Tuesday, January 24, 2012

New Book Review

Every Body Matters
by Gary Thomas
Zondervan 2011

Reviewed by Diane Busch

I Corinthians 6:19-20 “Do you not know that your bodies are temples of the Holy Spirit, who is in you, whom you have received from God?  You are not your own; you were bought at a price.  Therefore honor God with your bodies.”

Author Gary Thomas may be best known for his book “Sacred Marriage”, but in his newest book he broaches a subject that many in the church are afraid to touch:  the fact that we need to take care of our bodies by eating healthy and exercising so that we will be in our best shape to serve God and do kingdom work.  He has honest discussions about the words “gluttony” and “sloth” used in the Bible, saying that these two things make us less useful and less prepared to do any good work. He talks about his own struggles and the changes he has made, as well as using many examples from other peoples’ lives to give inspiration and encouragement to the reader.

In Every Body Matters, Thomas offers superior motivation for Christians to “recognize we might have grown a bit soft—in our bodies and in our souls and that there may even be a connection between the two.  The lack of physical discipline can undercut and even erode spiritual growth. We want to get in good physical shape so we can become, as Paul writes, ‘instruments for special purposes, made holy useful to the Master and prepared for any good work.’  We are vessels set apart to serve God.”  Thomas says, “Christians who don’t take their health seriously don’t take their mission seriously.  God gave us souls--and bodies to go with them.  To be fully alive, fully human, fully the people God created us to be, we have to care for our bodies, discipline them, and make them our servants in our service to God.”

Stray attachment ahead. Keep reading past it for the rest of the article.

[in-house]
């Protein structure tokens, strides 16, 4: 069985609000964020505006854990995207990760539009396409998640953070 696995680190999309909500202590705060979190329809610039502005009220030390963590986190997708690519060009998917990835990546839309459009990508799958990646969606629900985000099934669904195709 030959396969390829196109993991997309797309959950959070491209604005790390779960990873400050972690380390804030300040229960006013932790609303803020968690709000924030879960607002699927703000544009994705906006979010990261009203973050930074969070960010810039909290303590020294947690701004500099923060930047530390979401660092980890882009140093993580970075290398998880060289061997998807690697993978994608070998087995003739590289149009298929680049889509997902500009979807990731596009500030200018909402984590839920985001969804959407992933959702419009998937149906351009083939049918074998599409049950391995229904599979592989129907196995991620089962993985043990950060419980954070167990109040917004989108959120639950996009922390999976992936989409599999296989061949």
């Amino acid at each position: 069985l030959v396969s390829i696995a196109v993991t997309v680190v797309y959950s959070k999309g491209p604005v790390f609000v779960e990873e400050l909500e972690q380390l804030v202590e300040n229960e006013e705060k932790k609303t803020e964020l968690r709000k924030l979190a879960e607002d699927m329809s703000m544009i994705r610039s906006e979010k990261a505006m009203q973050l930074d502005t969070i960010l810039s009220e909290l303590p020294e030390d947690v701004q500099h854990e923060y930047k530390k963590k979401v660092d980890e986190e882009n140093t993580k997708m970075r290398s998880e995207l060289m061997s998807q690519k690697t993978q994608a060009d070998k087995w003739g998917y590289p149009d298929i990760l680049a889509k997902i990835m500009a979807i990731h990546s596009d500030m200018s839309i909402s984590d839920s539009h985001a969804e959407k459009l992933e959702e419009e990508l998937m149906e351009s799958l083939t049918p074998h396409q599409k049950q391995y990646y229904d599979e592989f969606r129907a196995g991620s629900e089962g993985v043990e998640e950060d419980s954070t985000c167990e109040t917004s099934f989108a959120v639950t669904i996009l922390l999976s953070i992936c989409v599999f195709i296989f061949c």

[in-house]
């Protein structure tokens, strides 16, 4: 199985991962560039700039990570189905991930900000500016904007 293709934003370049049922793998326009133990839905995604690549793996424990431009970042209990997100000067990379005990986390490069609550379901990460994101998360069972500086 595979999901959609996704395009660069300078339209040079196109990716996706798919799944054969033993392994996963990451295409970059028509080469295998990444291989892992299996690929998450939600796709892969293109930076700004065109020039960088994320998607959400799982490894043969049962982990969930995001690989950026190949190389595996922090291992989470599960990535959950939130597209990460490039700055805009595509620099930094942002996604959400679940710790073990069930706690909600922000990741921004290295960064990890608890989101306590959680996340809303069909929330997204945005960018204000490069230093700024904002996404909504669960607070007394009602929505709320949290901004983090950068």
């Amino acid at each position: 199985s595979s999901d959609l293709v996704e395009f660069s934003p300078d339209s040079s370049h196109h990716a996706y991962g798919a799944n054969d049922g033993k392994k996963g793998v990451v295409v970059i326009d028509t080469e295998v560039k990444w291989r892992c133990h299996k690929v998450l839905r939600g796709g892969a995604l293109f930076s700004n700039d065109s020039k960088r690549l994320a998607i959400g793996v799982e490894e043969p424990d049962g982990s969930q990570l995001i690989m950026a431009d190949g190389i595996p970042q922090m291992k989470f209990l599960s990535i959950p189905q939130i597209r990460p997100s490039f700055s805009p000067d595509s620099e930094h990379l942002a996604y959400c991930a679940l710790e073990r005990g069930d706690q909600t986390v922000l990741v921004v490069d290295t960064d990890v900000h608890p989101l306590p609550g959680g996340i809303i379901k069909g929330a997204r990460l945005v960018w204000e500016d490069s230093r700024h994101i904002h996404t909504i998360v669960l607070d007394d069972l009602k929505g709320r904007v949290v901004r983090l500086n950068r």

“Being silent about eating too much because we don’t want to sound judgmental, or refusing to address laziness because it can sound elitist or we think it’s none of our business, is to allow and even encourage fellow church members to live lives in which there is no inspiration to be made holy, useful to the Master, and prepared to do any good work.  Let’s create a new kind of environmental influence—one that demonstrates how we treat our bodies as a form of Christian stewardship, a vehicle for evangelism, and preparation for the good work that God has planned for us to do.  The spiritual disciplines are the place to start, but their effectiveness is magnified when joined with physical discipline.

For some of us this may be the kick in the seat of the pants that we need. Thomas gives tips for making changes and setting goals.  This book would be appropriate for any age or maturity of Christian reader from teenagers on up.  Included in the back of the book are questions for discussion and reflection for each chapter.

This book was provided by Zondervan free of charge for the purpose of review.

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